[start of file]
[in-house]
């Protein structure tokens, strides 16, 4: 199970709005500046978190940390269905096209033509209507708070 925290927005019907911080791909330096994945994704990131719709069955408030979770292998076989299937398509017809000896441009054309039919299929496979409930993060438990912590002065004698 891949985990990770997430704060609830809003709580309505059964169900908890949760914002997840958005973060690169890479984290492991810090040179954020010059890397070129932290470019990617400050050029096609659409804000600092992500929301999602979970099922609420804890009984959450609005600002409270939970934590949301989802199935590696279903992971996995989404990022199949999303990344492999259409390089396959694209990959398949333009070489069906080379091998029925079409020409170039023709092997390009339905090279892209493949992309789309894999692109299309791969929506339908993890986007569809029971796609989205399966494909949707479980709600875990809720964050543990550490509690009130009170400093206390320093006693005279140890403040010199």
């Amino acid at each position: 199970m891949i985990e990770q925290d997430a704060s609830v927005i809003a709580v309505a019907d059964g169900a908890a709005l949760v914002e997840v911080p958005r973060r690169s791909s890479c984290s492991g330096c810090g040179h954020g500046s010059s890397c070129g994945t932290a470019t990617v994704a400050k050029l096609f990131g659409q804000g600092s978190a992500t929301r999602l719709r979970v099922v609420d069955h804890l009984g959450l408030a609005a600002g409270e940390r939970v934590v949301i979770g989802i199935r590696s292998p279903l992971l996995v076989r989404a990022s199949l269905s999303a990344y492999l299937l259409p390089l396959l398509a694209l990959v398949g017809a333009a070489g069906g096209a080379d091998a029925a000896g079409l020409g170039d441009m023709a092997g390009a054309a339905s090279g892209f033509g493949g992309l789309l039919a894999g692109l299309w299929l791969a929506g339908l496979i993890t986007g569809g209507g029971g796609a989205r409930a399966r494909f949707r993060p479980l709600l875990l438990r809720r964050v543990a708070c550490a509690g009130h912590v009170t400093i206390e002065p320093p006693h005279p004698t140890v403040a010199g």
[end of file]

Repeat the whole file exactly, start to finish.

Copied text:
[in-house]
């Protein structure tokens, strides 16, 4: 199970709005500046978190940390269905096209033509209507708070 925290927005019907911080791909330096994945994704990131719709069955408030979770292998076989299937398509017809000896441009054309039919299929496979409930993060438990912590002065004698 891949985990990770997430704060609830809003709580309505059964169900908890949760914002997840958005973060690169890479984290492991810090040179954020010059890397070129932290470019990617400050050029096609659409804000600092992500929301999602979970099922609420804890009984959450609005600002409270939970934590949301989802199935590696279903992971996995989404990022199949999303990344492999259409390089396959694209990959398949333009070489069906080379091998029925079409020409170039023709092997390009339905090279892209493949992309789309894999692109299309791969929506339908993890986007569809029971796609989205399966494909949707479980709600875990809720964050543990550490509690009130009170400093206390320093006693005279140890403040010199």
């Amino acid at each position: 199970m891949i985990e990770q925290d997430a704060s609830v927005i809003a709580v309505a019907d059964g169900a908890a709005l949760v914002e997840v911080p958005r973060r690169s791909s890479c984290s492991g330096c810090g040179h954020g500046s010059s890397c070129g994945t932290a470019t990617v994704a400050k050029l096609f990131g659409q804000g600092s978190a992500t929301r999602l719709r979970v099922v609420d069955h804890l009984g959450l408030a609005a600002g409270e940390r939970v934590v949301i979770g989802i199935r590696s292998p279903l992971l996995v076989r989404a990022s199949l269905s999303a990344y492999l299937l259409p390089l396959l398509a694209l990959v398949g017809a333009a070489g069906g096209a080379d091998a029925a000896g079409l020409g170039d441009m023709a092997g390009a054309a339905s090279g892209f033509g493949g992309l789309l039919a894999g692109l299309w299929l791969a929506g339908l496979i993890t986007g569809g209507g029971g796609a989205r409930a399966r494909f949707r993060p479980l709600l875990l438990r809720r964050v543990a708070c550490a509690g009130h912590v009170t400093i206390e002065p320093p006693h005279p004698t140890v403040a010199g």